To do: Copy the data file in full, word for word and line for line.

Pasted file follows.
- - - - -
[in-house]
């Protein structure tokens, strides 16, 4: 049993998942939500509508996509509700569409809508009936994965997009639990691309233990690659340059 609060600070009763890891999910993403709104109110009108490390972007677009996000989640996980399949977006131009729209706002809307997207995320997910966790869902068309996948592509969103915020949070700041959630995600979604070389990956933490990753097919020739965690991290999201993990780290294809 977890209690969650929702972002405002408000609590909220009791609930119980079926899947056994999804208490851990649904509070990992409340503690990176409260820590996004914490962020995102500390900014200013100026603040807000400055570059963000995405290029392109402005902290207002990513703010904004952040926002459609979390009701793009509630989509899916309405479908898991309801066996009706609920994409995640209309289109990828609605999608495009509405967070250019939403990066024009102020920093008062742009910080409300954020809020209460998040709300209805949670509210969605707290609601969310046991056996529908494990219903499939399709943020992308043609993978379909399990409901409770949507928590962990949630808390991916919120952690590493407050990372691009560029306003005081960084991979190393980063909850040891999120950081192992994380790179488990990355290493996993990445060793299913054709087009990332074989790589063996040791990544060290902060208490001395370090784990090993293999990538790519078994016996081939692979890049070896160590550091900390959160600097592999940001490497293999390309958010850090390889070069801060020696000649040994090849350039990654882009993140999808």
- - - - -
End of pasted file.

[in-house]
């Protein structure tokens, strides 16, 4: 049993998942939500509508996509509700569409809508009936994965997009639990691309233990690659340059 609060600070009763890891999910993403709104109110009108490390972007677009996000989640996980399949977006131009729209706002809307997207995320997910966790869902068309996948592509969103915020949070700041959630995600979604070389990956933490990753097919020739965690991290999201993990780290294809 977890209690969650929702972002405002408000609590909220009791609930119980079926899947056994999804208490851990649904509070990992409340503690990176409260820590996004914490962020995102500390900014200013100026603040807000400055570059963000995405290029392109402005902290207002990513703010904004952040926002459609979390009701793009509630989509899916309405479908898991309801066996009706609920994409995640209309289109990828609605999608495009509405967070250019939403990066024009102020920093008062742009910080409300954020809020209460998040709300209805949670509210969605707290609601969310046991056996529908494990219903499939399709943020992308043609993978379909399990409901409770949507928590962990949630808390991916919120952690590493407050990372691009560029306003005081960084991979190393980063909850040891999120950081192992994380790179488990990355290493996993990445060793299913054709087009990332074989790589063996040791990544060290902060208490001395370090784990090993293999990538790519078994016996081939692979890049070896160590550091900390959160600097592999940001490497293999390309958010850090390889070069801060020696000649040994090849350039990654882009993140999808």